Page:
Question: The doorbell rings, and a group of Olympic-calibre hockey players are standing on your doorstep. Their last names are Ekman-Larsson, Yandle, Hanzal and Smith. Can you:
A Identify which one is which?
B List their first names?
C List the countries they play for and their NHL team?
D Tell us if we’re talking about four players, or five?
One of the beauties of playing for the (hint) Phoenix Coyotes is that you can walk through a shopping mall in Arizona with relative anonymity. The problem, of course, is that the same anonymity for ’Yotes extends to shopping malls in the other 29 National Hockey League cities and arenas as well.
The Coyotes are the 24th worst road draw in the league so far this season and, not surprisingly, place 30th in tickets sold at home. We all know goalie Mike Smith is in the Canadian Olympic conversation behind Carey Price and Roberto Luongo, but would it surprise you to learn that Oliver Ekman-Larson, at age 22, is right there with fellow Swede Erik Karlsson—and ahead, in the opinions of many—as one of the NHL’s top five or six defencemen? “He could be the best in the league,” says slightly biased teammate Derek Morris, whose opinion is formed through 1,064 games worked on various NHL bluelines. “His defensive works gets overlooked because he’s so good in the offensive zone. He’s a great two-way defenceman.”
In the West, when people talk about Ekman-Larsson they invoke monikers like “Lidstrom Lite.” They speak of his ability to walk the blueline on the power play “the way “Zoobie” (Sergei Zubov) used to.” Add Boston native Keith Yandle, and the Coyotes have their back-end version of Duncan Keith and Brent Seabrook, Zdeno Chara and Dennis Seidenberg, or P.K. Subban and Andrei Markov—in pedigree, if not similarity of style. A lot of teams say this, but Phoenix coach Dave Tippett’s team is truly just a couple of scoring forwards away from being a serious Stanley Cup contender.
But for years now, the flow of news out of Phoenix has been business-related. Even as they stomped the Oilers 6-2 Tuesday night in Edmonton, the Coyotes made the sports ticker first on the fact former coach Wayne Gretzky was finally paid out by the NHL for money owed since his days in the desert. Publicly Phoenix has been the NHL’s sinkhole, while in private GM Don Maloney has done a masterful job of steering his hockey operation through NHL stewardship and into more playoff series (four) the past three years than every Canadian team except Vancouver.
But the combination of playing in a division with Los Angeles, San Jose and Vancouver, along with the fact the Arizona Republic doesn’t even send a beat writer on the road with the Coyotes, thrusts one of the most shrewdly operated NHL franchises into eternal obscurity.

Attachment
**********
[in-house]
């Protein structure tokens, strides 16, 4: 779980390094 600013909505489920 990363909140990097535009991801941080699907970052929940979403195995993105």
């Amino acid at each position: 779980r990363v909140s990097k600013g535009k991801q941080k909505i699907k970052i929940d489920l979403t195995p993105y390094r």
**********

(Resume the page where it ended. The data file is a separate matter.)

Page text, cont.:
Up front, former Senator Antoine Vermette (57.8, ranked sixth overall in the faceoff circle) has blossomed into one of the top defensive centres in hockey. “Compare his stats with (Patrice) Bergeron in Boston. Very similar,” says Tippett. “He’s a very reliable player for us.” Centre Martin Hanzal is Phoenix’s answer in physical stature to division rivals Ryan Getzlaf, Joe Thornton and Anze Kopitar. And now he’s starting to produce offensively, with 22 points in 25 games. “He’s a big, heavy body, hard on draws, and instrumental for turning around our power play this year,” Morris says. “He’s turned himself into a Tomas Holmstrom. He gets in front of the net, he’s really worked on tipping pucks, and he’s a huge body.”
Who knew? The facts are, Canadians may know plenty about Mikhail Grabovski and Nikolai Kulemin, but you couldn’t trade both to Maloney and get Hanzal back. And while the GM admits his team could use a little more punch up front, “The whole is greater than the sum of the parts for us,” Maloney says. “We could certainly use a star or two—that household name to help get people in our building. But when you start to pay a little closer attention to us you see a guy like Keith Yandle, one of the top scoring defencemen in the league and a two-time all-star. Oliver Ekman-Larson is emerging as one of the top players in this league. Mike Smith, hopefully he has a chance for the Olympic team.
Is the Pacific Division the best in hockey? Well, the Sharks, Ducks and Kings rank 2-3-4 in the NHL, and Phoenix and Vancouver are also among the top 13 clubs. So it’s a pretty winnable argument. The Coyotes might just be the team to snap Vancouver’s five-year playoff streak this spring, but either way, the West had better make room for the ‘Yotes. With this young core, they’re not going anywhere but up for a long while.